13. Col B. on said:


    Fiona’s article is an excellent insight into the real writing world. An informative reality check which has fuelled my determination to do the necessary to be successful.

    There’s always one and it looks like your TheOne.

  14. Baggybooks on said:

    I’ve been plugging away at this for more than seven years. If I put my ‘accountants’ hat on, I’d say give up. But I carry on because I enjoy it and because the odd success makes it worthwhile.

    The pleasure and satisfaction of having something published may not pay my mortgage, but that doesn’t make me a failure.

  15. Jay Mandal on said:

    Just think how much – or, rather, how little – books retail at. Then remember that the seller takes his cut, too. When you consider the time involved in writing a book, most authors are paid a pittance.

  16. Amanda on said:

    Life is more than money. Writing is the rambling of the innner places of our hearts. If you get paid for it then bonus!

    I’ve just started earning from my writing and i’m personally extremely pleased with my £25.00! The zeros that i would prefer on the end will come with time and application.

    But in the mean time i shall be more than happy with a little pocket money for the weeks of work i have put into one piece. Art is about time, passion and love.

    I think some people look at the classified adverts in the papers that promise 50,000 dollars/pounds/yen etc next month if you just write a few good words down! JKR hasn’t actually done writers a favour, everyone now thinks that all writers make a fortune!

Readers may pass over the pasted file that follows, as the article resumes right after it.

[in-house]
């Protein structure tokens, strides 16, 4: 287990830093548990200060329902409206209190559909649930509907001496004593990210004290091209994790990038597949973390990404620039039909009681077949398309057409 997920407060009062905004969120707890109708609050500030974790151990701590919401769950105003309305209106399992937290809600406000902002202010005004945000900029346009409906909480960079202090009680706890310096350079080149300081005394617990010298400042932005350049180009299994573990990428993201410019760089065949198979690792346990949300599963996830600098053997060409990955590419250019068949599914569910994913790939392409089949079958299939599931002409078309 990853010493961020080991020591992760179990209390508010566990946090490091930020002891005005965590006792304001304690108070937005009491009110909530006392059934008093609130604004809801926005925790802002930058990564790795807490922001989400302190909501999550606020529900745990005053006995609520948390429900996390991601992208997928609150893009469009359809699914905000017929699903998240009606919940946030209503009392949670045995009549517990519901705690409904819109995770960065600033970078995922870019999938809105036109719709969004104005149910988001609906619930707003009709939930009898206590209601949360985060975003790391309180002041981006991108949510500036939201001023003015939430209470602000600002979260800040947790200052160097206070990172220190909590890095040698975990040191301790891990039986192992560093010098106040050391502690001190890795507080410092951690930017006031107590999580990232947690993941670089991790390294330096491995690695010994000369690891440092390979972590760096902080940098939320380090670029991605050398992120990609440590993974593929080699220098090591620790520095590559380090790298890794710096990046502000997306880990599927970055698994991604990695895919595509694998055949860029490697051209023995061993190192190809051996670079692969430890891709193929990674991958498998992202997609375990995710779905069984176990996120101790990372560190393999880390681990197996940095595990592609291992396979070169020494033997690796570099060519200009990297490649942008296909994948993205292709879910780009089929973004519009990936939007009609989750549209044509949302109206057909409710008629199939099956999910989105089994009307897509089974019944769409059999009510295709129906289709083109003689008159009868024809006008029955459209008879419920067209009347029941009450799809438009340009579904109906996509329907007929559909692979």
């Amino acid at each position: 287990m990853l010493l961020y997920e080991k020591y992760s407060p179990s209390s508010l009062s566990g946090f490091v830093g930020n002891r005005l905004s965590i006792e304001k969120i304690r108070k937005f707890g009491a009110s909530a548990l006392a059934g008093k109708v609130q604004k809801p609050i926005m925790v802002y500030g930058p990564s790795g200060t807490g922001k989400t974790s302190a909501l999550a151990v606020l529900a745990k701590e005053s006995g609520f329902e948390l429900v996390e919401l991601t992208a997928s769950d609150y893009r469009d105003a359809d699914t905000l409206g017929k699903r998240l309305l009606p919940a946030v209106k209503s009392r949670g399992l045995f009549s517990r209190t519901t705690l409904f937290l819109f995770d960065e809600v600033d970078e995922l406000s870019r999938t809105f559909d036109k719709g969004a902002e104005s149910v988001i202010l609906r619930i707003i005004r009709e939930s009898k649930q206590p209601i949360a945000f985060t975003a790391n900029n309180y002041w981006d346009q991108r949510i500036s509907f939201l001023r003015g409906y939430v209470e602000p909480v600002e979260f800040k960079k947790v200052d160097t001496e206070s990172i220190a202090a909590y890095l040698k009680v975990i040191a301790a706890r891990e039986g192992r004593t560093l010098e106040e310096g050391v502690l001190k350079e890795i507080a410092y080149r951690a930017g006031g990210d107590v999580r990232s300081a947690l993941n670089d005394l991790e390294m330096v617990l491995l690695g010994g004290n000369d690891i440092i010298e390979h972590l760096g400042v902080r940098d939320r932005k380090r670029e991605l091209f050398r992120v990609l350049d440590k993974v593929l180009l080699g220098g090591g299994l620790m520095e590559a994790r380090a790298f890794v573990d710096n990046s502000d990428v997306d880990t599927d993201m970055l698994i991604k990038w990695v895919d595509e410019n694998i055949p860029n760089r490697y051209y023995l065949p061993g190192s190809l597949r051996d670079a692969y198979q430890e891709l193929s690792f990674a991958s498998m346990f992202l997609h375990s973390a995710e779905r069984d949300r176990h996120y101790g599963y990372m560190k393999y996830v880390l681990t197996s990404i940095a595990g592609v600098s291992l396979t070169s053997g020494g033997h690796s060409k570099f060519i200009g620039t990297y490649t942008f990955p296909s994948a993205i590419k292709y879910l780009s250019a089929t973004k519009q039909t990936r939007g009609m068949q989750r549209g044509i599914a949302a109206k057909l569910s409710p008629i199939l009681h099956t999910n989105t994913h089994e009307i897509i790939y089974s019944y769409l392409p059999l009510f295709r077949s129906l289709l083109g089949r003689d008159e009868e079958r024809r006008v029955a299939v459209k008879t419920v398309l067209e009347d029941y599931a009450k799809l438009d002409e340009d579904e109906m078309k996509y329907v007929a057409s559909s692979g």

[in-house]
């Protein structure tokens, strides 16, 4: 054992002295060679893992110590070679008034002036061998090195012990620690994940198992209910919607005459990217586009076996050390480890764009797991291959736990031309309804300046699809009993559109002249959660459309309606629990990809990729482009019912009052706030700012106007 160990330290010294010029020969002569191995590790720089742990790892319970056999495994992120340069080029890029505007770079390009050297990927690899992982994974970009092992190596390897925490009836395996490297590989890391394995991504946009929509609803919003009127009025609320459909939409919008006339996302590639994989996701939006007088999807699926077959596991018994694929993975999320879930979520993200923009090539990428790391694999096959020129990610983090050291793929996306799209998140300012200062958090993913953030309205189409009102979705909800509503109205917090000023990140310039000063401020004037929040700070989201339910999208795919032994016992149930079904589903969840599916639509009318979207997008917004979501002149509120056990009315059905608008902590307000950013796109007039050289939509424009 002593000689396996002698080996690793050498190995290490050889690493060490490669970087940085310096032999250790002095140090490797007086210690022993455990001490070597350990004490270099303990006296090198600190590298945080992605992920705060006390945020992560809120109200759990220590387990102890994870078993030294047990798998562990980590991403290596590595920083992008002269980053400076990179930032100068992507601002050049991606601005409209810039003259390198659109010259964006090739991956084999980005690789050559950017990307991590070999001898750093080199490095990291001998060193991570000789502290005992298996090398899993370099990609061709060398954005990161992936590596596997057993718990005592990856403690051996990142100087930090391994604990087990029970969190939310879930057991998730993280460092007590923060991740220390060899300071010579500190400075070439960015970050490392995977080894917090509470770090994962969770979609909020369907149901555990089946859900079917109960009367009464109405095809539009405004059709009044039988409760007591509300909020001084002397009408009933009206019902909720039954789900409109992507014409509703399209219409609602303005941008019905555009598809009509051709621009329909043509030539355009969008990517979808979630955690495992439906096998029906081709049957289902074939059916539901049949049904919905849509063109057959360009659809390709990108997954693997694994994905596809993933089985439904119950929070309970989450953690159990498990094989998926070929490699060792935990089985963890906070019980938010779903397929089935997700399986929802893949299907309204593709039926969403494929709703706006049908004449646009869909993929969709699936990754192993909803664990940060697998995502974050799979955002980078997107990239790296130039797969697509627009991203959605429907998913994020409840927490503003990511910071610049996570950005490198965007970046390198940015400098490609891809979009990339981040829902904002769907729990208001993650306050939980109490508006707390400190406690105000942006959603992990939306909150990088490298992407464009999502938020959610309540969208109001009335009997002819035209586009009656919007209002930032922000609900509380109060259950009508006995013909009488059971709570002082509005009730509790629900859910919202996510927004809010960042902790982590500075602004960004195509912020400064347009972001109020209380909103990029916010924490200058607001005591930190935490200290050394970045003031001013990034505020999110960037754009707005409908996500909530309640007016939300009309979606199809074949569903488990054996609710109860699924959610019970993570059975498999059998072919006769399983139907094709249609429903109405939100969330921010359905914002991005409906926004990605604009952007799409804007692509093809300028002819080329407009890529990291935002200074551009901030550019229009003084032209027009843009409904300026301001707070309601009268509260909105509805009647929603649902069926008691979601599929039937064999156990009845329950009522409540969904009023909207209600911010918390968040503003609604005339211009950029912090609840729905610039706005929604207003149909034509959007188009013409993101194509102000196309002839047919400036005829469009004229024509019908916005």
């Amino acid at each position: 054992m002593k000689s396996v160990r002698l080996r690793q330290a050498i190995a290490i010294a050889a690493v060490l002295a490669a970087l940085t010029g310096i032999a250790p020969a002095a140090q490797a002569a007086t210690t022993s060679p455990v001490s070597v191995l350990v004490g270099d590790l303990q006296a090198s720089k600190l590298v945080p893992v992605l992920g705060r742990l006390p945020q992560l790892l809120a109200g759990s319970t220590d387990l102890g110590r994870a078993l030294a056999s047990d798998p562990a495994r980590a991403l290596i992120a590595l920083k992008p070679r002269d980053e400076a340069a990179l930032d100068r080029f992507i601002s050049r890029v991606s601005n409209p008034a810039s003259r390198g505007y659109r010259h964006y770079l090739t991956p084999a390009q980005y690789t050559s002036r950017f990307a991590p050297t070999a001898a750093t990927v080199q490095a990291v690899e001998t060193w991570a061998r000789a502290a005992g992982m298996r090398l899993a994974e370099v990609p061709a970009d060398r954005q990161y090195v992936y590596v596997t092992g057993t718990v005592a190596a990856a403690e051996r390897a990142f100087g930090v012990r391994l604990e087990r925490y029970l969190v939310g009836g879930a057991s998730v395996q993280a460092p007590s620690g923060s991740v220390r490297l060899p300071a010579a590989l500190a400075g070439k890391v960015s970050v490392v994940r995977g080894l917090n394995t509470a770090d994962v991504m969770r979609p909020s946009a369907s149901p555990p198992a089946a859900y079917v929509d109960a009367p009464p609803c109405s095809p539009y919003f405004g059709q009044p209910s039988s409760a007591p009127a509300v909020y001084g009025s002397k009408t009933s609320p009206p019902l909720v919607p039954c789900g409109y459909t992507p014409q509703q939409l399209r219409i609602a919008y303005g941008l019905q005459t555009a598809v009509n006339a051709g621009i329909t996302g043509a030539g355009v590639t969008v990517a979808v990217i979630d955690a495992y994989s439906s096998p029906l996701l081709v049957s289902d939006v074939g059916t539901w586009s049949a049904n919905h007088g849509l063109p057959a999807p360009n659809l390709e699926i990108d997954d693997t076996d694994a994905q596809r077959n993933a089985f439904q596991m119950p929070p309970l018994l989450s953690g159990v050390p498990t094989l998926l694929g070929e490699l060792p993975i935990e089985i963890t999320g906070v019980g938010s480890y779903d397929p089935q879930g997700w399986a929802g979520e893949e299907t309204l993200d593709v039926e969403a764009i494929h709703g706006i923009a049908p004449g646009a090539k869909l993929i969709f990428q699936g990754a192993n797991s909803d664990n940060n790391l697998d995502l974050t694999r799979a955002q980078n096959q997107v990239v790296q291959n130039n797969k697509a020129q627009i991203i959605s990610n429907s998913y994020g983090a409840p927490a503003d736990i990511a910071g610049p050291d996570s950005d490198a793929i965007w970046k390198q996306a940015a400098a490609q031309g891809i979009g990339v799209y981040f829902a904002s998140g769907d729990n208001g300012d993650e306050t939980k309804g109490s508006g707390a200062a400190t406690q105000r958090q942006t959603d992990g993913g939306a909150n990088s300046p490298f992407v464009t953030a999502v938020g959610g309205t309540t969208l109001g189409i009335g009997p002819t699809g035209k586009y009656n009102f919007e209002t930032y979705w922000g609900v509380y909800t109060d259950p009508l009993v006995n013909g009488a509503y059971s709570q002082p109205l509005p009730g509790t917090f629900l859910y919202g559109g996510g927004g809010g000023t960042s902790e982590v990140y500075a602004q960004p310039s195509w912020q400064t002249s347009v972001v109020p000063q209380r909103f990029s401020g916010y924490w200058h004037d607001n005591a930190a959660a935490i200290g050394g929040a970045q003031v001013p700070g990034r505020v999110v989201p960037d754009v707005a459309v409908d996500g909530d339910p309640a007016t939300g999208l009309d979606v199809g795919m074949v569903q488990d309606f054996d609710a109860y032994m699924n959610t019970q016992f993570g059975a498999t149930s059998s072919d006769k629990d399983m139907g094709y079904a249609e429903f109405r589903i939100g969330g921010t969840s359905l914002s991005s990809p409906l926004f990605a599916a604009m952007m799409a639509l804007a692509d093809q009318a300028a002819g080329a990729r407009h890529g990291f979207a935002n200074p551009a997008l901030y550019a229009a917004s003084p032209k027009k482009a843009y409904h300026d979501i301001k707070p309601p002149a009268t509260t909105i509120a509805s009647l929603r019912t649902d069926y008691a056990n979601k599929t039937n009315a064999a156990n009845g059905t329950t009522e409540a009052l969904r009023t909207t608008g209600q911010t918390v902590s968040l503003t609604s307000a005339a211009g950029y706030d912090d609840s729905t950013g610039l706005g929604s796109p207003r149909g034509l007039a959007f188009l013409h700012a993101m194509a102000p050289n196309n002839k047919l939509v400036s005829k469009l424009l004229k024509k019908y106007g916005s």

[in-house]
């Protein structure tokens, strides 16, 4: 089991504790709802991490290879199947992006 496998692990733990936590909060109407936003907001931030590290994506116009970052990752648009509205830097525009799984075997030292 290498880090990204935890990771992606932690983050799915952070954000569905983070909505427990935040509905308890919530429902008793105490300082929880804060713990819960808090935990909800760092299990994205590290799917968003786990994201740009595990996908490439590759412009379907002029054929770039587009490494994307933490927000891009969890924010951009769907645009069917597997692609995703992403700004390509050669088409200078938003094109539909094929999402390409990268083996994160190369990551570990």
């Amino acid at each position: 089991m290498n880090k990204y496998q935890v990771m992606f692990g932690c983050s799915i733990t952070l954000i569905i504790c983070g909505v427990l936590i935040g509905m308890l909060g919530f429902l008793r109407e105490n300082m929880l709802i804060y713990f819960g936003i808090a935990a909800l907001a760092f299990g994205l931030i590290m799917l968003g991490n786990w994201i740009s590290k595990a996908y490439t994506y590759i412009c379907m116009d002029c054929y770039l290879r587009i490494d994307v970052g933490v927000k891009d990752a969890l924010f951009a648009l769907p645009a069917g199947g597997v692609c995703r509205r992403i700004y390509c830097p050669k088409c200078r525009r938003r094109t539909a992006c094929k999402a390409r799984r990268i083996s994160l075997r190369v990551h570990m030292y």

17. Tim Rowe on said:

    Well, 50,000 Yen should be achievable — write the few good words in your CV 🙂 But yes, for most writes, writing is something that they have to do, not something they do because they’re paid to. And remember the Society of Authors represents *all* writers, including those employed full time (staff writers, technical authors — do they represent journalists), who will skew the distribution. Freelancers will be over-represented at the below-minimum-wage end.

  18. Fiona’s article is spot on. All published and experienced writers know about this lack of earnings – especially children’s authors like myself. We write first because we love writing, care about our readers and have something to say. Very few are able to live on writing earnings alone. Even if that point is reached, there is no guarantee how long an author will maintain that position. It’s all usually a bit unsure and insecure. The vast majority of us have to do something else to pay the bills. As ColB says above, ‘an informative reality check’ – but new authors shouldn’t be discouraged. It can be all part of the fun!

  19. Well, it’s even worse for poets…

    Most poets earn diddley-squat from their writing, they earn their money from the appearances at festivals, talks etc, and the long, gruelling round of school visits.

    I’m a children’s poet, and my children’s poet friends barely have time to write, which they really enjoy, and which is why they are a writer in the first place, because of the long hours they spend on the road – not the sort of conditions needed to produce lyrical poetry!

    As well as the few poets who actually make a living by doing the above, there are many more who carry on working at another job, writing in their spare time -because it’s what they love to do.

    I am in the minority -I do not go round schools because I have health problems. I earn money only from poems I sell into anthologies, and I’m writing, writing, writing all the time to produce my own single voice collection, which I know in the current poetry climate has little chance of being published.